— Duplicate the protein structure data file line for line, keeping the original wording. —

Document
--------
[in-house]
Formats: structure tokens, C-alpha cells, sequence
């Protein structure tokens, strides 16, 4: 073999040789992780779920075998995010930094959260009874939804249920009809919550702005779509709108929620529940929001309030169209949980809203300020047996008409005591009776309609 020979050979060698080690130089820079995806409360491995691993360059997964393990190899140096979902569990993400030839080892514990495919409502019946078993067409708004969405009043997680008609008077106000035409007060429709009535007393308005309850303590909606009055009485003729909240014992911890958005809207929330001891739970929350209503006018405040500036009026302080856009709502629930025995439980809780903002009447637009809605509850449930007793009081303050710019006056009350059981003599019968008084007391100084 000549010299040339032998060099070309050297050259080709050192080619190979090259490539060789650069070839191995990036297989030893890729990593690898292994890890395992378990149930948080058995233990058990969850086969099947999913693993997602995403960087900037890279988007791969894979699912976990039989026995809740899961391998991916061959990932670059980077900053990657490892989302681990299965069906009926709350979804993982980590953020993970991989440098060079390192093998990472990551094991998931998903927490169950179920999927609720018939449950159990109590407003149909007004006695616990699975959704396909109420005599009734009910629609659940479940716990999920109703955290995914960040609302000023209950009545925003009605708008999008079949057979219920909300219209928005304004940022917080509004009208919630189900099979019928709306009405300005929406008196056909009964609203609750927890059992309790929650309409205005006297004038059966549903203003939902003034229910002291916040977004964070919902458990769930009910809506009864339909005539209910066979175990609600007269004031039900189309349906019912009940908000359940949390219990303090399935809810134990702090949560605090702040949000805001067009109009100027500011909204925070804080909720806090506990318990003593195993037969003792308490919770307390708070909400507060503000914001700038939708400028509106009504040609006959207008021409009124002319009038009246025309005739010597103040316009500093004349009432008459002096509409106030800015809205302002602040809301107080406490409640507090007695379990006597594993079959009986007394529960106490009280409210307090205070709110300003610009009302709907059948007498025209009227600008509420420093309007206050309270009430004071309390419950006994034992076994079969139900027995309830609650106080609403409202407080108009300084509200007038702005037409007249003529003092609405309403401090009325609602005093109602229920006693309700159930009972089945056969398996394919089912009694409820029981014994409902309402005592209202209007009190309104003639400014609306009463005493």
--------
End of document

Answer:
[in-house]
Formats: structure tokens, C-alpha cells, sequence
């Protein structure tokens, strides 16, 4: 073999040789992780779920075998995010930094959260009874939804249920009809919550702005779509709108929620529940929001309030169209949980809203300020047996008409005591009776309609 020979050979060698080690130089820079995806409360491995691993360059997964393990190899140096979902569990993400030839080892514990495919409502019946078993067409708004969405009043997680008609008077106000035409007060429709009535007393308005309850303590909606009055009485003729909240014992911890958005809207929330001891739970929350209503006018405040500036009026302080856009709502629930025995439980809780903002009447637009809605509850449930007793009081303050710019006056009350059981003599019968008084007391100084 000549010299040339032998060099070309050297050259080709050192080619190979090259490539060789650069070839191995990036297989030893890729990593690898292994890890395992378990149930948080058995233990058990969850086969099947999913693993997602995403960087900037890279988007791969894979699912976990039989026995809740899961391998991916061959990932670059980077900053990657490892989302681990299965069906009926709350979804993982980590953020993970991989440098060079390192093998990472990551094991998931998903927490169950179920999927609720018939449950159990109590407003149909007004006695616990699975959704396909109420005599009734009910629609659940479940716990999920109703955290995914960040609302000023209950009545925003009605708008999008079949057979219920909300219209928005304004940022917080509004009208919630189900099979019928709306009405300005929406008196056909009964609203609750927890059992309790929650309409205005006297004038059966549903203003939902003034229910002291916040977004964070919902458990769930009910809506009864339909005539209910066979175990609600007269004031039900189309349906019912009940908000359940949390219990303090399935809810134990702090949560605090702040949000805001067009109009100027500011909204925070804080909720806090506990318990003593195993037969003792308490919770307390708070909400507060503000914001700038939708400028509106009504040609006959207008021409009124002319009038009246025309005739010597103040316009500093004349009432008459002096509409106030800015809205302002602040809301107080406490409640507090007695379990006597594993079959009986007394529960106490009280409210307090205070709110300003610009009302709907059948007498025209009227600008509420420093309007206050309270009430004071309390419950006994034992076994079969139900027995309830609650106080609403409202407080108009300084509200007038702005037409007249003529003092609405309403401090009325609602005093109602229920006693309700159930009972089945056969398996394919089912009694409820029981014994409902309402005592209202209007009190309104003639400014609306009463005493």